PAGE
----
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Which countries fight when green energy dominates?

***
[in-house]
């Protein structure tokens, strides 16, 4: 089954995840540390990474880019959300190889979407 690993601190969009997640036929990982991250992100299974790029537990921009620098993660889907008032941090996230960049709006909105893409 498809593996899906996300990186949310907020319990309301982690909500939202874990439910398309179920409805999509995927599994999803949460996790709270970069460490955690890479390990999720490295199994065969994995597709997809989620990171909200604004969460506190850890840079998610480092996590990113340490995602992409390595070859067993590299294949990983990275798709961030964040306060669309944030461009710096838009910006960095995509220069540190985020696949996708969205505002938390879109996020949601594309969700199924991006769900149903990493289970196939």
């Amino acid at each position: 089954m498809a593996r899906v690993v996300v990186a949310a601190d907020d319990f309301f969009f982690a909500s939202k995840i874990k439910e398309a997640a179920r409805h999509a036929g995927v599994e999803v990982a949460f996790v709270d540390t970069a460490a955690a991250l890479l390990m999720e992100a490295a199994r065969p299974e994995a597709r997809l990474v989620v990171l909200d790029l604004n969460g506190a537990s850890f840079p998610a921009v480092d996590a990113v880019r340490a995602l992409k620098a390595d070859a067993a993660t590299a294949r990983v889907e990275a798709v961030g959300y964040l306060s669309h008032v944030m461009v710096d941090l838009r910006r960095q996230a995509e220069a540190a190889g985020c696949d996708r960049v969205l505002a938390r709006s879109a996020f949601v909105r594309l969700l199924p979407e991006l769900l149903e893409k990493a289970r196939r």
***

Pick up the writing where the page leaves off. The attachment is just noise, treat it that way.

(Bloomberg) – The Rand Corporation has been designing war games with the Pentagon since the 1950s, modeling stubborn security scenarios like a two-front US war with China and Russia. Now the think tank is turning its realpolitical toolkit on a question that is more often associated with environmental dreamers: How will clean energy change the world? Rand is among the small but growing number of research organizations, universities, and at least one European government that have begun to exploit the gritty geopolitical implications of a green energy dominated globe. It is the latest sign that the once curious idea of ​​replacing fossil fuels with renewable energies has become mainstream. The last year was a turning point. China, the world’s largest polluter, eventually joined the cascade of nations and companies setting target dates for carbon neutrality. For the first time, the European Union has generated more electricity from carbon-free sources than from environmentally harmful sources. Joe Biden won the US presidency and brought an ambitious climate change agenda to the White House. British Prime Minister Boris Johnson spoke to the United Nations Security Council last month on those who still see climate change as “green stuff from a group of tree-hugging tofu munchers” who are unsuitable for serious diplomacy. Read more: The New Energy Giants Are Renewable Companies Some experts even predict that the end of an era marked by uneven access to fossil fuel deposits will bring a safety dividend similar to that after the end of the Cold War. After all, a later Saddam Hussein would have little reason to invade Kuwait to confiscate its solar parks, as he did for his oil wells in 1990, because Kuwait’s desert area would no longer be anything special. It would be cheaper to buy panels to build yourself. “Anyone can now become an energy company, that is the nature of renewable energies,” says former Icelandic President Olafur Ragnar Grimsson, who chaired an international commission on geopolitics for the US Energy Transition. Grimsson has already seen the green future. Iceland’s energy mix is ​​85% renewable and all electricity is generated from clean sources. The last time his island nation saw a conflict with another country over resources, it was about fish. “You need a new geopolitical model, you can’t just build renewable energies into the old coal and oil model,” says Grimsson. By the time renewables dominate, oil could have a long and destructive tail. For about three centuries, access to fossil fuels has shaped the rise and fall of great powers. Numerous well-located coal mines helped set fire to Britain’s industrial revolution and the expansion of her empire. Oil and gas fueled the military might of the former Soviet Union and shaped the “American Century,” including US alliances and naval operations. “We’re not even close to a world that is dominated by renewable energies,” says Andreas Goldthau, head of research at the Germany Institute for Advanced Sustainability Studies on the Systemic Effects of Switching to Clean Energy. Changing such a fundamental driver of the global pecking order could have several consequences. Vladimir Putin may have trouble sustaining Russia’s rise as an “energy superpower”. An implosion of the US shale industry coupled with China’s dominance in renewable energy production could determine the great superpower competition of the 21st century. The reasons for American alliances and military bases in the Middle East would weaken. A sudden loss of oil revenues could spark Arab Spring-style revolts against the brittle petrostatic autocracies. The only thing we know about transitions, says Goldthau, is that “they are never, never linear.” Think of the Yugoslav conflicts after the Cold War or the departure from planned economies that the former communist bloc in the late 1980s saw started . Many ex-republics, from Ukraine to Turkmenistan, are still in turmoil 30 years later or are on the verge of market democracy. Transitions don’t necessarily end with a neatly bound bow, either. Canadian scientist Vaclav Smil has mapped the decline in coal from 95% of primary energy consumption in 1900 to just 26% a century later. In absolute terms, global consumption rose from an estimated 800 million tons per year in 1900 to around 5.5 billion tons today. While the same may not happen with oil, the fuel will likely burn much longer than most climatologists would prefer. Read more: Peak Oil is Suddenly Coming It’s hard to see a smooth, fast energy transition taking place in the current competition and on a national environment, says Eirik Waerness, chief economist at Norwegian state energy giant Equinor ASA. He served on Grimsson’s commission and generally agrees with the optimistic conclusions. “In order for the energy transition to take place in full, we probably need a relatively favorable geopolitical climate,” says Waerness. “There is, to some extent, a virtuous circle that we need to create here.” While the sources of clean energy are available to all, there will be a battle over who will benefit from the products with which they are used. Solar panels, wind turbines and batteries will be in such demand that countries are already rushing to make sure they get their share of the pie. Many will be left behind. About 60% of the solar panels are made by Chinese companies, a level of market influence that the organization of petroleum exporting countries can only dream of when it comes to oil. This creates a huge trade advantage, but not a single President Xi Jinping can easily be used for geopolitical purposes. “What are you worried about? You buy it, you run it and when you have what you have, they can’t take it away from you, ”says Karen Smith Stegen, Professor of Political Science at Jacobs University in Bremen, who has examined the potential of 165 countries emerge political winners and losers from transition. Global inequalities and rivalries are instead likely to focus on access to technology and finance, setting standards, and controlling key raw materials. China controls more than 90% of some rare earth metals used in electric vehicles and offshore wind turbines. It took advantage of that monopoly power once before, cutting Japan’s supplies after a 2010 clash near islands that both nations claim to own. Japan has since reduced the proportion of its rare earth imports from China by more than a third to reduce its exposure. In November Johnson’s UK will host the COP26 climate summit in Glasgow, Scotland, where countries will negotiate the rules for the road ahead. The heads of state and government want to ensure that everyone else is doing their fair share of reducing emissions and that their countries do not lose. This fear could lead to what the German economist Hans-Werner Sinn called the “green paradox”. He argues that the transition could push oil producers – especially those with high production costs or low reserves – to start pumping as soon as possible, as long as demand persists. The increased supply would increase CO2 emissions and also lower the price of crude oil, increase competitiveness against renewable energies and slow the transition to cleaner energy. Cheap oil could also decimate the budgets of fragile regimes before they have time to find other sources of income. A February study by the UK think tank Carbon Tracker found that 40 fossil fuel-dependent governments would suffer an average decline in oil and gas revenues of 51% if global climate goals were met. This could destabilize governments and prevent Nigeria or Iraq from affording the security to deal with threats from terrorist organizations like Boko Haram and Islamic State. A report by the European Council on External Relations last month concluded that rich countries must help fill the financial gaps. In particular, the EU’s Green Deal could have as strong an impact on regional geopolitics as it does on the earth’s climate. The bloc causes less than 10% of the world’s CO₂ emissions, but neighbors like Algeria, Azerbaijan, Russia and Turkey rely on its market to buy a large part of their exports. Many of them are carbon intensive and vulnerable to the EU’s planned carbon border tax. And there is no guarantee that reducing the energy supply to nations will reduce conflict. Oil is the most actively traded commodity on the planet, and a sharp fall in demand would reduce these interactions. “We know that trade is a good thing,” says Goldthau from the Institute for Advanced Sustainability Studies. “When states are interdependent, they have less appetite for conflict.” Back at Rand, senior policy researcher Benjamin Preston divided the world into three categories. The first is made up of countries like Iceland that have already transitioned and have little more at stake. The second are the export-dependent petrostats, which have the most to lose. The third and least studied cohort is the set of countries in between that are both producers and consumers of fossil fuels. The temptation for these hybrid cases will be to decarbonize their own economies while maximizing revenues from exports of oil, gas and coal, Preston says. This is a wild card that can affect both international politics and the duration of the transition. Take China, which has installed more solar capacity than the rest of the world combined, but also exports more coal-fired power plants. In one case, an aging facility in Hunan Province was literally dismantled to be rebuilt in Cambodia. Another solar success story, Australia recently opened a new coal mine to serve India and gave green light to the development of another $ 1 billion asset for the Asian market. The US closing the fracking industry for more than a decade has hardly boosted its economy. Meghan O’Sullivan, director of the Harvard Initiative on Geopolitics of Energy, has argued that shale also gives the US significant foreign policy freedoms. The additional supply reduced the potential for setback due to oil price effects as America imposed sanctions on Iran and blocked its oil from the world market. As renewables expand, jobs and revenues in the US and other hybrid countries will increasingly depend on decisions other countries make to keep importing their fossil fuels, Rand’s Preston said. A more peaceful renewable future is unlikely to accelerate. The trick, he says, will be “to allow safe landings for all countries that have this kind of dependency on existing fossil fuels without ending the transition altogether”. More articles like this can be found at bloomberg.com. Sign up now to stay up to date with the most trusted business news source. © 2021 Bloomberg LP